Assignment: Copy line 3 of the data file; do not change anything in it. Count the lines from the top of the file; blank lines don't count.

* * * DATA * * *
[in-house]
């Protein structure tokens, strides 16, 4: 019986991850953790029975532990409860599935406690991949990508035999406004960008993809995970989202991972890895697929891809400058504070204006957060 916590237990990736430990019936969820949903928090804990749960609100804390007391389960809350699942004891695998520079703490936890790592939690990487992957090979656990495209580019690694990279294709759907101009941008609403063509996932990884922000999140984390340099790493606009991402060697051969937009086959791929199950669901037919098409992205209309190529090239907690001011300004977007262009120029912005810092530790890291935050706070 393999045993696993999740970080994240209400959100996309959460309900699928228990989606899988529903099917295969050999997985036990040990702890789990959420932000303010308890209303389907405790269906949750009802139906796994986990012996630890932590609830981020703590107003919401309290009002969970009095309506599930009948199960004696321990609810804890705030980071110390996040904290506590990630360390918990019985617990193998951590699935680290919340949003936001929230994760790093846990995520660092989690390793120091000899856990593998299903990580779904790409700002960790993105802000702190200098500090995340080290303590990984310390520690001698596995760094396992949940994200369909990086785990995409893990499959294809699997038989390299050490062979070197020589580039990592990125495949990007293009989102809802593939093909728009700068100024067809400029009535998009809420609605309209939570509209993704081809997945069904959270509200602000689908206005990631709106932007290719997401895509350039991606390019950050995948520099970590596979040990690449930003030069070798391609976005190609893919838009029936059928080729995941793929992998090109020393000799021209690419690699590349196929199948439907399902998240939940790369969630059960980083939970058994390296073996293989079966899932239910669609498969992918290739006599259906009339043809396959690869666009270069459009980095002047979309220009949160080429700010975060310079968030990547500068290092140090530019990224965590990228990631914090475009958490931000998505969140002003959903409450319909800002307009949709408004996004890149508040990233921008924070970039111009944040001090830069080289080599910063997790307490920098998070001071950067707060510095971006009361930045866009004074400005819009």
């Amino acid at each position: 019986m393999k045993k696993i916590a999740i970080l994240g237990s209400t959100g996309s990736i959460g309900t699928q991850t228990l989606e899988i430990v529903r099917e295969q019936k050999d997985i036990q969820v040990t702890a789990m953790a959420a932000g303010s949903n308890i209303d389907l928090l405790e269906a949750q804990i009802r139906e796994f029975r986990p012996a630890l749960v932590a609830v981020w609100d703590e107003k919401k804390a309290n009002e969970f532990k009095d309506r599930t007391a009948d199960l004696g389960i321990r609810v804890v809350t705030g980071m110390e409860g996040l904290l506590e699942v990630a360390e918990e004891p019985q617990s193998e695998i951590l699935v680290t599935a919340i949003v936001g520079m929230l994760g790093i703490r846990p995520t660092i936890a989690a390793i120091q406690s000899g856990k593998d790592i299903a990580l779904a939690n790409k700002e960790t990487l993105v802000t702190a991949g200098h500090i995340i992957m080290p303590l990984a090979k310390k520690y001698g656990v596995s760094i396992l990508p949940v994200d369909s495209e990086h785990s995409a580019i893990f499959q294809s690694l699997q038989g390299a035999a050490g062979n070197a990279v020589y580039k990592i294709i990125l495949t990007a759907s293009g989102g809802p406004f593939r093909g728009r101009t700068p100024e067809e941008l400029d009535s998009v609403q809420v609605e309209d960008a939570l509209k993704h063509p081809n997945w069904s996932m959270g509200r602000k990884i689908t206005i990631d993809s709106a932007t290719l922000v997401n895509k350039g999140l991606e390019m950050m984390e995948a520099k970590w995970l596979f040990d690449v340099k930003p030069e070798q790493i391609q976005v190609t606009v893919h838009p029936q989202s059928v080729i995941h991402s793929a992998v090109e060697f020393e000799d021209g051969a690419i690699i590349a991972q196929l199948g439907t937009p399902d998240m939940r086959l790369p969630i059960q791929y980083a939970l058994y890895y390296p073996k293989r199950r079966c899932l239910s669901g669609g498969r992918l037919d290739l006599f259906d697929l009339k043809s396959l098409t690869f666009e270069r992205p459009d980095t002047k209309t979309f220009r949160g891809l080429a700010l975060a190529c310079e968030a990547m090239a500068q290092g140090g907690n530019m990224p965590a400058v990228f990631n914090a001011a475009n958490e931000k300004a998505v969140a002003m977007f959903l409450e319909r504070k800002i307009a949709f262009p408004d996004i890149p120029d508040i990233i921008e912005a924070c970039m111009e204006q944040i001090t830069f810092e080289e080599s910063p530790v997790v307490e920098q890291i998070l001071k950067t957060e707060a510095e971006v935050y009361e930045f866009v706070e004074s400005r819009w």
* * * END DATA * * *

């Amino acid at each position: 019986m393999k045993k696993i916590a999740i970080l994240g237990s209400t959100g996309s990736i959460g309900t699928q991850t228990l989606e899988i430990v529903r099917e295969q019936k050999d997985i036990q969820v040990t702890a789990m953790a959420a932000g303010s949903n308890i209303d389907l928090l405790e269906a949750q804990i009802r139906e796994f029975r986990p012996a630890l749960v932590a609830v981020w609100d703590e107003k919401k804390a309290n009002e969970f532990k009095d309506r599930t007391a009948d199960l004696g389960i321990r609810v804890v809350t705030g980071m110390e409860g996040l904290l506590e699942v990630a360390e918990e004891p019985q617990s193998e695998i951590l699935v680290t599935a919340i949003v936001g520079m929230l994760g790093i703490r846990p995520t660092i936890a989690a390793i120091q406690s000899g856990k593998d790592i299903a990580l779904a939690n790409k700002e960790t990487l993105v802000t702190a991949g200098h500090i995340i992957m080290p303590l990984a090979k310390k520690y001698g656990v596995s760094i396992l990508p949940v994200d369909s495209e990086h785990s995409a580019i893990f499959q294809s690694l699997q038989g390299a035999a050490g062979n070197a990279v020589y580039k990592i294709i990125l495949t990007a759907s293009g989102g809802p406004f593939r093909g728009r101009t700068p100024e067809e941008l400029d009535s998009v609403q809420v609605e309209d960008a939570l509209k993704h063509p081809n997945w069904s996932m959270g509200r602000k990884i689908t206005i990631d993809s709106a932007t290719l922000v997401n895509k350039g999140l991606e390019m950050m984390e995948a520099k970590w995970l596979f040990d690449v340099k930003p030069e070798q790493i391609q976005v190609t606009v893919h838009p029936q989202s059928v080729i995941h991402s793929a992998v090109e060697f020393e000799d021209g051969a690419i690699i590349a991972q196929l199948g439907t937009p399902d998240m939940r086959l790369p969630i059960q791929y980083a939970l058994y890895y390296p073996k293989r199950r079966c899932l239910s669901g669609g498969r992918l037919d290739l006599f259906d697929l009339k043809s396959l098409t690869f666009e270069r992205p459009d980095t002047k209309t979309f220009r949160g891809l080429a700010l975060a190529c310079e968030a990547m090239a500068q290092g140090g907690n530019m990224p965590a400058v990228f990631n914090a001011a475009n958490e931000k300004a998505v969140a002003m977007f959903l409450e319909r504070k800002i307009a949709f262009p408004d996004i890149p120029d508040i990233i921008e912005a924070c970039m111009e204006q944040i001090t830069f810092e080289e080599s910063p530790v997790v307490e920098q890291i998070l001071k950067t957060e707060a510095e971006v935050y009361e930045f866009v706070e004074s400005r819009w």